• Victoria McClurg is the owner of Barossa Cheese. (Supplied)
There are 150 wineries in the Barossa Valley - Victoria McClurg's would have been one more, but she did something different.
Small Business Secrets

SBS Small Business Secrets
4 Dec 2016 - 5:05 PM  UPDATED 19 Jan 2017 - 3:07 PM

Wine and cheese go together like... wine and cheese.

That's why Victoria McClurg knew she could bank on the latter, when it came to starting a Barossa-based business.

A trip to France was the catalyst: vino enthusiast Victoria was there to craft the perfect drop - but a stray cheese platter got in the way.

"And I just absolutely fell in love with it, from the moment I hit the soil, I knew that I wanted to make cheese and not wine anymore," she said.

"In France, the plethora of cheese styles was the thing that opened my eyes. I mean I've grown up knowing that traditional Australian cheddar, which was fabulous, but seeing France and looking at the market stalls and all the different varieties, it starts to get those creative juices going."

So began the Barossa Valley Cheese Company in 2003, which has since collected a slew of awards for its products.

Accolades, however, don't pay the bills, and even the best cheese won't sell unless people come to taste it.

Next, Victoria joined forces with other small producers, luring tourists south to a Barossa Valley wine and cheese trail; on the menu, the region's famous claret, and a few of her specialties.

Within 8 weeks of manufacturing, the Barossa Valley Cheese Company's products were distributed across the eastern seaboard of Australia.

"We've grown to almost one and a half million dollars in our turnover, which is fantastic, and the trajectory is just going up, so we're experiencing some great growth at the moment."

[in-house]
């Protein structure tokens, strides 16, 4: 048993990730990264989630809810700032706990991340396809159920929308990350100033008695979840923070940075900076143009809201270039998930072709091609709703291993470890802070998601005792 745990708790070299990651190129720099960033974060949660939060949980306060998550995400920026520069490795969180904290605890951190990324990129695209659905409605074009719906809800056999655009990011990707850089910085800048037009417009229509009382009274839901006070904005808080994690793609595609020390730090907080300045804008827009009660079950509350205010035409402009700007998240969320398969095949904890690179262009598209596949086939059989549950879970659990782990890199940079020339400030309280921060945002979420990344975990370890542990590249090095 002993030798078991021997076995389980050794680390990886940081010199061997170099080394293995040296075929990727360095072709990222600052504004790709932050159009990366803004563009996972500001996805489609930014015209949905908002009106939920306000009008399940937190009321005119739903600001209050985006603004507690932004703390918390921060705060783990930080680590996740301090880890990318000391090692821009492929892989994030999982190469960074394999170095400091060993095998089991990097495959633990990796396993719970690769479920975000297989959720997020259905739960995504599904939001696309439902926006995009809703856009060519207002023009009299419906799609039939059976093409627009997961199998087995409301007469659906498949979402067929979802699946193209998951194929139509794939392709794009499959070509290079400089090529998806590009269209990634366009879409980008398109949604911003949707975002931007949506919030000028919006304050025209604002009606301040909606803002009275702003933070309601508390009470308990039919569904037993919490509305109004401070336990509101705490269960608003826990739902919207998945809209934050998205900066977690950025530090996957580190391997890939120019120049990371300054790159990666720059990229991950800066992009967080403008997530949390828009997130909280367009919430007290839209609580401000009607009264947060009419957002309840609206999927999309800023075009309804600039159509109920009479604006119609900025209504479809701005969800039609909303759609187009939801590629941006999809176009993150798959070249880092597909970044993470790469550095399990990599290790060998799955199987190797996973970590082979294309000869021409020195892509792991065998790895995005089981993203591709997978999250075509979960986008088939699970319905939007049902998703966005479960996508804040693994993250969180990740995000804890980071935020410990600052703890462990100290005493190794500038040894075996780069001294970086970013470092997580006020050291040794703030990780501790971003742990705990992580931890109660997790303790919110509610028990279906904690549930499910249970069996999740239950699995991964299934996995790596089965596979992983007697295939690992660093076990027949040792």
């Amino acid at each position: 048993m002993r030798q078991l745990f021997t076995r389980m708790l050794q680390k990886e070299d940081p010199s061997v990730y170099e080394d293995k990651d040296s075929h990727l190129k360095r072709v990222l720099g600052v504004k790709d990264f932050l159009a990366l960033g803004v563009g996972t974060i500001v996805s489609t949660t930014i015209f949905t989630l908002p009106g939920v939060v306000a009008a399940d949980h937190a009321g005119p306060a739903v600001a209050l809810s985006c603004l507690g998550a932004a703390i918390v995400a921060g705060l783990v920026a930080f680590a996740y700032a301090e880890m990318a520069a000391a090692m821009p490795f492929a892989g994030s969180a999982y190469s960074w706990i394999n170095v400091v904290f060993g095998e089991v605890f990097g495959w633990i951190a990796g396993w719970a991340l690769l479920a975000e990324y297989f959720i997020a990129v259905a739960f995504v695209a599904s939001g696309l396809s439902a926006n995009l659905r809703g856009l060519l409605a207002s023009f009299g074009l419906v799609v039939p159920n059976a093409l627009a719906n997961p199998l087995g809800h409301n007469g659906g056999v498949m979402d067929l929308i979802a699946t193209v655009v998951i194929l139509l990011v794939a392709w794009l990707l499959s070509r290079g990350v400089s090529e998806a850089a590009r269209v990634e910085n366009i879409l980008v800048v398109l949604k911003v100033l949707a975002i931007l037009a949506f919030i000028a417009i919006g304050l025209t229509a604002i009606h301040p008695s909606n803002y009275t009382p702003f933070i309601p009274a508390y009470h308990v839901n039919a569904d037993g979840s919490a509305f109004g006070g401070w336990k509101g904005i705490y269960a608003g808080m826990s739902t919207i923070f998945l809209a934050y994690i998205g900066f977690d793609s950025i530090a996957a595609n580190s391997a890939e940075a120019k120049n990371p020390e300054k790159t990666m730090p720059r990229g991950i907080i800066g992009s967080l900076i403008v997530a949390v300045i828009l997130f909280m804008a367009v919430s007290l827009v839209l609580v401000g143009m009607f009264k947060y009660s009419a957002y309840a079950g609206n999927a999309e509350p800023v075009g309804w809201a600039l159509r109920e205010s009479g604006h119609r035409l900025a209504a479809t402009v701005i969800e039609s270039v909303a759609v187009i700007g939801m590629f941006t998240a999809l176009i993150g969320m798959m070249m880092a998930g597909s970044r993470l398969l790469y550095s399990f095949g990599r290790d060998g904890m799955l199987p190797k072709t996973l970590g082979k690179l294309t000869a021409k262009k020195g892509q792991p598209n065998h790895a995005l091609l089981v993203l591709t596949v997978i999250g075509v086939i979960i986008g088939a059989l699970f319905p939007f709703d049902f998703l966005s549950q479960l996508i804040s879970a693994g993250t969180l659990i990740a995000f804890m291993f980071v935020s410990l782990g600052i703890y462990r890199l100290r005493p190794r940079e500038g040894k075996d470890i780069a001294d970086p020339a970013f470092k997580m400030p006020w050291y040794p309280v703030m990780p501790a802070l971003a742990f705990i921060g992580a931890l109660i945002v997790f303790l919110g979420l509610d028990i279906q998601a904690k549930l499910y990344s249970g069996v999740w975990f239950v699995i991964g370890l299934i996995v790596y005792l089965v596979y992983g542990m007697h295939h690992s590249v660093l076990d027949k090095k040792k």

Victoria showed SBS through her factory in Angaston, where curds become cuisine.

"These are our Camemberts, those are our 200 gram sizes and then these are the 125 grams. So they've just been sitting in the brine, for a little bit and we're pulling them out to allow them to dry off, so it's another step in the process."

From bloomy rinds to washed rings, haloumi and everything in between, Victoria's team creates it all by hand.

So we're stirring this curd and what it does, it starts to help assist in the extraction of the whey from the curd, so it starts to draw out some more moisture."

The growth of Victoria's business can somewhat be defined by the amount of milk she uses: from 10 litres in the family home 13 years ago, to 600 litres, and now, 10,000.

It all comes from a farm just 10 minutes drive from her factory, ecause for Victoria it's important her products not only reflect the brand name, but that she supports other family businesses in the local area.

A tasting table provides the perfect exercise in enrichment, offering passers-by a chance to stop, sniff and taste cheeses in the heart of wine country.

"I wanted to provide an experience for people, another spot for them to come in to the Barossa, and another type of experience, because we have a lot of cellar doors in the Barossa Valley, and I just wanted to emulate that in a cheese sense."

A boon undoubtedly for visitors, but Victoria says it's also an invaluable feedback loop and marketing strategy.

"Because if you have a cellar door, and you're manufacturing, you get to try and test things with the general population. And they'll give you immediate feedback. So you know whether they like it or not."

Tourists can also purchase picnic baskets of cheese and crackers, with maps for matching wine trails at 33 regional wineries.

Want to find out the secret to small business success? Tune into #BizSecretsSBS at Sundays 5pm on SBS, stream on SBS Demand, or follow us on FacebookTwitter or Instagram